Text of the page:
published in Empire No.66, Sydney
Full Metal Alchemist - The Movie will be eagerly devoured by the large Western fan base who have followed the preceding TV series (also on DVD). Some anime movies which proceed the conclusion of a successful series completely depart from their narrative predecessor. Full Metal Alchemist - The Movie performs the complex task of extending - or rather, transforming - the series' events.
As with the TV series, the key relationship is between Edward Elric - teen alchemist - and his brother Alphonse - a hulking shell of an antique metal robot that has been fused with part of Edward's soul after the two attempted to employ alchemy resurrect their recently deceased mother. The laws of transmutation allow for alchemists to transform inanimate materials, but it is taboo to conduct such experiments with humans.
Full Metal Alchemist - The Movie thrusts the viewer onward from the demise of catastrophic events that concluded in the TV series, so viewing this film cold could be perplexing to newcomers. Plus describing too much of the plot would be a spoiler. Let's just say the film boldly shifts through parallel dimensions wherein exist multiple or simultaneous Eds and Als and those to whom they are connected. The film makes no concession for letting you know which dimension you are in at any one point, which makes things more exciting to track rather than confusing to follow.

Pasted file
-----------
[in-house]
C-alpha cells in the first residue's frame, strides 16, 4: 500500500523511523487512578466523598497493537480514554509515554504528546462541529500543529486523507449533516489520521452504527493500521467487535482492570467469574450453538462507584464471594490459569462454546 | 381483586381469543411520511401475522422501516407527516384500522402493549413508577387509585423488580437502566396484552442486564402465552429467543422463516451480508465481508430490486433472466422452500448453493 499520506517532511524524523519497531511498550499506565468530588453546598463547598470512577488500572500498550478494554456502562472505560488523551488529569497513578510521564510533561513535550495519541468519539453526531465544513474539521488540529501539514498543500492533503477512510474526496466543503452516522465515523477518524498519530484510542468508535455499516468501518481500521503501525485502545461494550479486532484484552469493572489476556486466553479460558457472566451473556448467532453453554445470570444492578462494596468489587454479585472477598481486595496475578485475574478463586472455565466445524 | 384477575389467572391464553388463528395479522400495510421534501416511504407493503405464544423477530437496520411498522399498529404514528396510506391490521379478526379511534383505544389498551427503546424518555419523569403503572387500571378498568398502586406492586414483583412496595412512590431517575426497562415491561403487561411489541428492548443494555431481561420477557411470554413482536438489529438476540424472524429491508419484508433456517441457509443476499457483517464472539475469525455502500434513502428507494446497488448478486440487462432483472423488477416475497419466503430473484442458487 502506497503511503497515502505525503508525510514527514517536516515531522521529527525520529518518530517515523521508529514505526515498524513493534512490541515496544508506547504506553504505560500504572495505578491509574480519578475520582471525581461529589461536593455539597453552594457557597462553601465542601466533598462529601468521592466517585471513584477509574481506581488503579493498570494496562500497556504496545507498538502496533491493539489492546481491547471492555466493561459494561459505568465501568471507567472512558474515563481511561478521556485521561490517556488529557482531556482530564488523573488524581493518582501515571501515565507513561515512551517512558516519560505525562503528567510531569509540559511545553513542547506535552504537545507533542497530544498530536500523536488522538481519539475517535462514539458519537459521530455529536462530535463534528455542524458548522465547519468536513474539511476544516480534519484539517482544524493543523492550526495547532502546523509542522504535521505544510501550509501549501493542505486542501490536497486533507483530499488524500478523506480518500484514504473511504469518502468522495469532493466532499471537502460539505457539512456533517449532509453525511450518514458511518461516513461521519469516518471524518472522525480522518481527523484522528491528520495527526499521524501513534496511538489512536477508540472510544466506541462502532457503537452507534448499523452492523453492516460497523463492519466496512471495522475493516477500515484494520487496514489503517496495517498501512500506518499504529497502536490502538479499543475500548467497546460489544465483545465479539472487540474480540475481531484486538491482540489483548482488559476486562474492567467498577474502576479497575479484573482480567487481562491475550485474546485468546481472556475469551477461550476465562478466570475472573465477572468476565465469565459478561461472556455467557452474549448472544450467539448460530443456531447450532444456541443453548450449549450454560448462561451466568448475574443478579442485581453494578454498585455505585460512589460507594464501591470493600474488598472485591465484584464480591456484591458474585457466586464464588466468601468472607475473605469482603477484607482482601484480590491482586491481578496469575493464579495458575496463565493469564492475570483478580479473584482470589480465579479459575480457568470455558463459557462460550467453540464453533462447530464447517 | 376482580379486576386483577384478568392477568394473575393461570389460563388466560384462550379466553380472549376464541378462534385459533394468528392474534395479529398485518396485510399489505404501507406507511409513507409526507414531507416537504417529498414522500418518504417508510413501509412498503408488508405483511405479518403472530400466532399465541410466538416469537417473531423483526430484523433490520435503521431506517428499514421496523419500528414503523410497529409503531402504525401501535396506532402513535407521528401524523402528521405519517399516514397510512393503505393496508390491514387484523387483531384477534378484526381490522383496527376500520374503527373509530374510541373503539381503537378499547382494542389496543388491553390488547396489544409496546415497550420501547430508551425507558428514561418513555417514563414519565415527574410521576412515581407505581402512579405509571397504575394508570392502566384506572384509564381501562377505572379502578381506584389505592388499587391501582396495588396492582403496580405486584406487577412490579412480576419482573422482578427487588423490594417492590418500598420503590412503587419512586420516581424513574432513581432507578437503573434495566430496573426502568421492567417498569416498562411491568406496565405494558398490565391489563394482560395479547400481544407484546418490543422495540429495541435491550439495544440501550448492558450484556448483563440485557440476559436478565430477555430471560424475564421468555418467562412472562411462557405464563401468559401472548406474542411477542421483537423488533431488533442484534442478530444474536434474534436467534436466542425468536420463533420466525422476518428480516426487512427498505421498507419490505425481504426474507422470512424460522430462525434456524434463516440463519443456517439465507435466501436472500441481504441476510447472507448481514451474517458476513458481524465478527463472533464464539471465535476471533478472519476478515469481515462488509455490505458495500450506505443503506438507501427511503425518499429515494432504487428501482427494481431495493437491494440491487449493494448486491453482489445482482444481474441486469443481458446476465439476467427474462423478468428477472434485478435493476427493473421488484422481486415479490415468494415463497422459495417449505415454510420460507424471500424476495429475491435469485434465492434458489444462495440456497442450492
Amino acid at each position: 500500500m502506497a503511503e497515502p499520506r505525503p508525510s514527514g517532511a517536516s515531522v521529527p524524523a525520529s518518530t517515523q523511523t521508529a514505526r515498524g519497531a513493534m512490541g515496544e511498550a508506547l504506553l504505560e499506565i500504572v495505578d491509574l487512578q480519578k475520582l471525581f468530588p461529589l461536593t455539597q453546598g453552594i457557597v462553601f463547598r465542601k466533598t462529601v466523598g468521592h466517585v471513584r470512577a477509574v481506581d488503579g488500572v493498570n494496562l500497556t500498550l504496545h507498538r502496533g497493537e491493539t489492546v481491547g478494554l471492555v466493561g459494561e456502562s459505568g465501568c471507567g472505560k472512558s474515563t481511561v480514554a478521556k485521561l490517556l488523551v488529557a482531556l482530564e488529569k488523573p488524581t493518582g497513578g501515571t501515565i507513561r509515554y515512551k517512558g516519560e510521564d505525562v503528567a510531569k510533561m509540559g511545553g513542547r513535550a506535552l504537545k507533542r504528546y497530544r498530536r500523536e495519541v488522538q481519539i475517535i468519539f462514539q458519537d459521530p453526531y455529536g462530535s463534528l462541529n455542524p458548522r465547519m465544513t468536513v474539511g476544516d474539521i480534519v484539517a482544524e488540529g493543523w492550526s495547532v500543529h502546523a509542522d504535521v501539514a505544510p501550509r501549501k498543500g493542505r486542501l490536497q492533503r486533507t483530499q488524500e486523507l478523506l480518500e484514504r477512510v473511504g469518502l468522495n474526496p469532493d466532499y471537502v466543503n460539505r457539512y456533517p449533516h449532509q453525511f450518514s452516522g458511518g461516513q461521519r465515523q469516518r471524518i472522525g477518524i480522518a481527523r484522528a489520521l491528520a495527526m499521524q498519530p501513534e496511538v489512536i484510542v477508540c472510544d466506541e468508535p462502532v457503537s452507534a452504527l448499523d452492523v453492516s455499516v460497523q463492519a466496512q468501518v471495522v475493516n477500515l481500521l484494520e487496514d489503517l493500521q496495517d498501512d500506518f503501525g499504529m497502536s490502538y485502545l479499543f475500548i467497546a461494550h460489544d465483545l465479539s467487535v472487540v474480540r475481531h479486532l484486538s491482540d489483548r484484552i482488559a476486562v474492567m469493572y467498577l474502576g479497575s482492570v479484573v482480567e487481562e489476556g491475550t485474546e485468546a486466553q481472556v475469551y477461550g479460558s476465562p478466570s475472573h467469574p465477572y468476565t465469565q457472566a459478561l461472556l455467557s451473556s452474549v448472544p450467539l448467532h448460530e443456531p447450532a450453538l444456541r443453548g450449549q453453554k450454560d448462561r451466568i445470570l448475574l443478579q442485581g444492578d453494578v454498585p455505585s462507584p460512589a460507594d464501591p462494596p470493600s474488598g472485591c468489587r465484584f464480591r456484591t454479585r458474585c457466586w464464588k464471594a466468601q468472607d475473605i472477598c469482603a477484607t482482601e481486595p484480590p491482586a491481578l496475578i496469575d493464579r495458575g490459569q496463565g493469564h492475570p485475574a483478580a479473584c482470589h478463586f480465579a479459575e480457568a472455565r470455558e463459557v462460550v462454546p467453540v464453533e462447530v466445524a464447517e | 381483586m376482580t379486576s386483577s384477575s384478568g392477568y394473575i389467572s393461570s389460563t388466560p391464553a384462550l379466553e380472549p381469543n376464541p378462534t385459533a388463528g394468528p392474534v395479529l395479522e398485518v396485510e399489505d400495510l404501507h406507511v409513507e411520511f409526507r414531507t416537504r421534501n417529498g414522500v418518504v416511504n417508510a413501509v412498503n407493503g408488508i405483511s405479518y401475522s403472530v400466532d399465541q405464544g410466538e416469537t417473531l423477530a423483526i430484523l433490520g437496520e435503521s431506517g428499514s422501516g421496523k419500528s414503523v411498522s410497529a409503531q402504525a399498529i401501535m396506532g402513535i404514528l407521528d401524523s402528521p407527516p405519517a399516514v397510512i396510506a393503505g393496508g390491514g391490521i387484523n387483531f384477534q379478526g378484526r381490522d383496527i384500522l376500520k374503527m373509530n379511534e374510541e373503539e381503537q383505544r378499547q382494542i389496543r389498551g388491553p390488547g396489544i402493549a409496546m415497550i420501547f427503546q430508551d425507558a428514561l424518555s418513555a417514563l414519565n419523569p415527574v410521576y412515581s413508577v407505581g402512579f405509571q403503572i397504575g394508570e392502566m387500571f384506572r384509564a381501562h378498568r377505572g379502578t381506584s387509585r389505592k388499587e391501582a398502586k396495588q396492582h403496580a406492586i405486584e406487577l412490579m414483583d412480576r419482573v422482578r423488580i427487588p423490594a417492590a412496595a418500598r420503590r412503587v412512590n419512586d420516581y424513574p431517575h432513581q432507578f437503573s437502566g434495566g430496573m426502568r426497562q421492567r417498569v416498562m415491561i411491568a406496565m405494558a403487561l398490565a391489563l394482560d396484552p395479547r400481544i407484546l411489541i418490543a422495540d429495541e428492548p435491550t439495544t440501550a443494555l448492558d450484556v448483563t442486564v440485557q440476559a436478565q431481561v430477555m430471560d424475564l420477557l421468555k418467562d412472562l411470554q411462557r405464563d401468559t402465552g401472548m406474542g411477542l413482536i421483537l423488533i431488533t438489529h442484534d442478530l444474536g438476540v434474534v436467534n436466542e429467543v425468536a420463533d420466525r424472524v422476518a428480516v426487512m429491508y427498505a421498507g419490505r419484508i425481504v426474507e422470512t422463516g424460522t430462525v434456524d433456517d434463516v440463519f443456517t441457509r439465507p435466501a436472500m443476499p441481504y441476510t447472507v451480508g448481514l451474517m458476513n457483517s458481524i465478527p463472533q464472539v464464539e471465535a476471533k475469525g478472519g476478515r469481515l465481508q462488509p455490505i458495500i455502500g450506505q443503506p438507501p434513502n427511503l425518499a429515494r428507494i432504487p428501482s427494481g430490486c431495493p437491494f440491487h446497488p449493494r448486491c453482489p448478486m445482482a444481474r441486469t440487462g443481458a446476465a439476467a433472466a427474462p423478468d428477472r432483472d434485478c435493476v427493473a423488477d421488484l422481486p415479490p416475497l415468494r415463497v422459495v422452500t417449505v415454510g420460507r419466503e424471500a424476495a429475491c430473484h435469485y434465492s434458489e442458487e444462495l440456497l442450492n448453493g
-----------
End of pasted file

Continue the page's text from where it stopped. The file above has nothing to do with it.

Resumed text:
The animation and dynamic momentum of Full Metal Alchemist - The Movie is of a superior quality and stages many dizzying set-pieces of degravitational effects and dimensional warping. But always imbedded in the film's undeniably spectacular effects are strongly resonant character arcs which anchor the story and its many tragic consequences. Lightening these darker aspects of the legacy Eduard must bear due to his taboo-breaking actions are the wonderful and imaginative ways in which the film is relocated to Germany on the eve of WWII. Even Hitler and Fritz Lang make appearances.